Iran for its part is mobilizing Militias who aren’t burdened with US doctrine and our willing to die in large numbers to take back ground and its why Militias have taken back more ground than the Kurds and why many Kurdish strongholds are now held by ISF/Militias.

    Kurds don’t have the will to die and die in large numbers to achieve vvictory and its getting many of them killed for nothing in the rear.

  2. Ian Welsh

    Khamenei could live another 10 years. And some deaths are a lot worse than others.

    As for your plan, there’s still years of suffering between there and there. Not saying it is impossible, it’s not, but the alternative financial system is not yet fully in place.

  3. JustPlainDave

    Libya didn’t really have a weapons programme. It had a bunch of stuff it procured from the Khan network, but the vast majority of the stuff was still packed in boxes when US / UK personnel came on site. If memory serves, they didn’t have even a single full working P1 cascade installed.

  4. JustPlainDave

    Sorry, forgot to mention – initial Iranian capability would be very unlikely to make them immune to invasion. Initial capability wouldn’t be effectively weaponized and Western powers would loose their tiny little minds – one would not, I think, see a repeat of the Indian gambit.

  5. Everythings Jake

    Seems like part of the deterrent any Middle Eastern country would want is freedom from drones of the bomb dropping variety.

  6. Tom

    @Ian Welsh

    If Iran gives in, they’ll never get their full rights back and will be vassalized and fucked over like the rest of the world that gave in but once.

    Iran just has to go like Cuba, refuse to give in, maintain its own terms as non-negotiable, and be ready to die for them. The US can’t defeat 40,000 leg mobile Taliban, Iran is far more powerful and more importantly its missile arsenal is easily in range of the Gulf Oil Infrastructure which in a shooting war they can quickly destroy delivering a massive economic defeat to the US and a massive economic victory to Russia.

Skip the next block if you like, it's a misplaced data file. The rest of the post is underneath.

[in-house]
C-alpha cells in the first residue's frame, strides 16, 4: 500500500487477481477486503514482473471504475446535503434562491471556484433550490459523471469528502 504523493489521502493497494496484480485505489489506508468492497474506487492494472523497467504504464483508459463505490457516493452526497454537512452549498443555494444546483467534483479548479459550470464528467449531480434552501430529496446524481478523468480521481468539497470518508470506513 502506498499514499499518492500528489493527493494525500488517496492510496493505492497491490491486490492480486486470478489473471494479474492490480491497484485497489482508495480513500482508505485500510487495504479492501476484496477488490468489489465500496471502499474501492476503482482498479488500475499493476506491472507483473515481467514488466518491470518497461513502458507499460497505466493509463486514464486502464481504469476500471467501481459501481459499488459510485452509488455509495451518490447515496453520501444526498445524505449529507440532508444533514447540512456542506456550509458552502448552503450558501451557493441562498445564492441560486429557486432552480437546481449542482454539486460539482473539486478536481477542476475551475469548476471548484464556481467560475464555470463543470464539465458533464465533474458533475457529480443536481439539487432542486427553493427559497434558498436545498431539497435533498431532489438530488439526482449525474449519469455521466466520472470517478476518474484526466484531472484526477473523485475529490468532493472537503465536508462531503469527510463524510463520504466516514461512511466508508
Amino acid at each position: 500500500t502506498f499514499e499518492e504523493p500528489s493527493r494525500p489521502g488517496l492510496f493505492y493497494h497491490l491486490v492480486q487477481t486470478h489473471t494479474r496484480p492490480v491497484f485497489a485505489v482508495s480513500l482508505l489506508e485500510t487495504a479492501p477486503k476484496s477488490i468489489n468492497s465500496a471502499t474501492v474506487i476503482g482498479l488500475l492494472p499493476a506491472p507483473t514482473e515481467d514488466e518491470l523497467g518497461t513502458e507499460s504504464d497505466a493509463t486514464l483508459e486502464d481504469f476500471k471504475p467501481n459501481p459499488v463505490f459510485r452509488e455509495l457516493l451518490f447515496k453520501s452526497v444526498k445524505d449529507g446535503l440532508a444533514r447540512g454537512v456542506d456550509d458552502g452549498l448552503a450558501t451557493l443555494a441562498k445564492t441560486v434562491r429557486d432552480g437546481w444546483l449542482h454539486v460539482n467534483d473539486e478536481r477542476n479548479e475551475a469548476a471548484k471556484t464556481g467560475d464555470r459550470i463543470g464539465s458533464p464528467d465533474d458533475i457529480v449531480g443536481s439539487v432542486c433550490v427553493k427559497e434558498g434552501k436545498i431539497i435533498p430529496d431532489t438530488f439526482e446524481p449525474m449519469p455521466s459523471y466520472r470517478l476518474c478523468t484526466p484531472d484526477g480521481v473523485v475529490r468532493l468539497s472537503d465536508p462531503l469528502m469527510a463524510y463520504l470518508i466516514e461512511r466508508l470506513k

Iran has to be willing to suffer and die in order to live independently and make it clear if the US attacks they’ll die economically alongside Japan and Europe.

  7. V. Arnold

    Ali Khamenei; all sanctions must be lifted with the signing of the agreement.
    Obama; incremental lifting of sanctions.

    Iran’s has been treated like a step child in these negotiations. The total lack of knowledge of who the Iranians (Persians) are, historically is unforgivable. But par for the course of the U.S. of today.
    Iran will walk away from this if the sanctions aren’t lifted in toto. They have too many other options than to eat the shit offered by the U.S.

    The profound ignorance exhibited by the U.S. is just inexcusable in this, the 21st century.
    I just hope they (Iran) have the S-300 system.
    The overall hubris (by the west) is just unfathomable…

  8. Cvp

    The deal has nothing to do with weapons. The Iranians would have easily taken this deal 10 years ago—it’s only on offer now because the U.S. thinks it can now successfully use the non-proliferation regime to extract economic and political concessions they’d never be able to justify demanding above board.

    The real issue here is whether the U.S. can get away with corrupting the process in this fashion.

  9. Cvp

    That is too say, Iran’s capitulating on economics and trade, and everybody gets to be pretend-happy about the “unrelated” “breakthrough” in nuclear talks, and have a pretend-debate about the “implications” of this, and look the other way while the U.S. pursues an unconscionable policy of using a brutal sanctions regime to dictate another country’s economic and trade policies.